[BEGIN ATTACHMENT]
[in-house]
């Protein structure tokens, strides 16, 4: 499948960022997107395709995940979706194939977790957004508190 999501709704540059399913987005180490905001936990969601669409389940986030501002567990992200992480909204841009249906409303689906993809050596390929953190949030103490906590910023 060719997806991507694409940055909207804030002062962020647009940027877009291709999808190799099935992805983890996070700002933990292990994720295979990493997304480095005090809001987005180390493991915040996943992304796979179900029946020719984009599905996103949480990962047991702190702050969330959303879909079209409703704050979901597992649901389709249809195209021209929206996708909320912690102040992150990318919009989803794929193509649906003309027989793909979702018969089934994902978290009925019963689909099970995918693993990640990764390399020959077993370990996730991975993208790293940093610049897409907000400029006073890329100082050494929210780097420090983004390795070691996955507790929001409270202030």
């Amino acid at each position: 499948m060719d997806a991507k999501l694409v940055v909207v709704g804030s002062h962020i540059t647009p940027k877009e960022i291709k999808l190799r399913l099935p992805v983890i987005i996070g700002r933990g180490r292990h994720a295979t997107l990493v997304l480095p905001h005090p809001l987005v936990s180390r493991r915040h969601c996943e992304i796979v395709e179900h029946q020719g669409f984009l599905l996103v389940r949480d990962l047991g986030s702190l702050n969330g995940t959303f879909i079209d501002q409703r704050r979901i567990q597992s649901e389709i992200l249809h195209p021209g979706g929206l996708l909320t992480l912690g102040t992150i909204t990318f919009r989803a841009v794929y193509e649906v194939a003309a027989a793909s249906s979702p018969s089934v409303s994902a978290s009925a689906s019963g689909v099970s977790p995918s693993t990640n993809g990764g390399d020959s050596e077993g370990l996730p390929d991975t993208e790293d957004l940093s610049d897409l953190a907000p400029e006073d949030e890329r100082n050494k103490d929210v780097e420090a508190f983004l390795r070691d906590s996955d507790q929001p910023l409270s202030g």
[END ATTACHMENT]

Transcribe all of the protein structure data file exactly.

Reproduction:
[in-house]
């Protein structure tokens, strides 16, 4: 499948960022997107395709995940979706194939977790957004508190 999501709704540059399913987005180490905001936990969601669409389940986030501002567990992200992480909204841009249906409303689906993809050596390929953190949030103490906590910023 060719997806991507694409940055909207804030002062962020647009940027877009291709999808190799099935992805983890996070700002933990292990994720295979990493997304480095005090809001987005180390493991915040996943992304796979179900029946020719984009599905996103949480990962047991702190702050969330959303879909079209409703704050979901597992649901389709249809195209021209929206996708909320912690102040992150990318919009989803794929193509649906003309027989793909979702018969089934994902978290009925019963689909099970995918693993990640990764390399020959077993370990996730991975993208790293940093610049897409907000400029006073890329100082050494929210780097420090983004390795070691996955507790929001409270202030």
């Amino acid at each position: 499948m060719d997806a991507k999501l694409v940055v909207v709704g804030s002062h962020i540059t647009p940027k877009e960022i291709k999808l190799r399913l099935p992805v983890i987005i996070g700002r933990g180490r292990h994720a295979t997107l990493v997304l480095p905001h005090p809001l987005v936990s180390r493991r915040h969601c996943e992304i796979v395709e179900h029946q020719g669409f984009l599905l996103v389940r949480d990962l047991g986030s702190l702050n969330g995940t959303f879909i079209d501002q409703r704050r979901i567990q597992s649901e389709i992200l249809h195209p021209g979706g929206l996708l909320t992480l912690g102040t992150i909204t990318f919009r989803a841009v794929y193509e649906v194939a003309a027989a793909s249906s979702p018969s089934v409303s994902a978290s009925a689906s019963g689909v099970s977790p995918s693993t990640n993809g990764g390399d020959s050596e077993g370990l996730p390929d991975t993208e790293d957004l940093s610049d897409l953190a907000p400029e006073d949030e890329r100082n050494k103490d929210v780097e420090a508190f983004l390795r070691d906590s996955d507790q929001p910023l409270s202030g």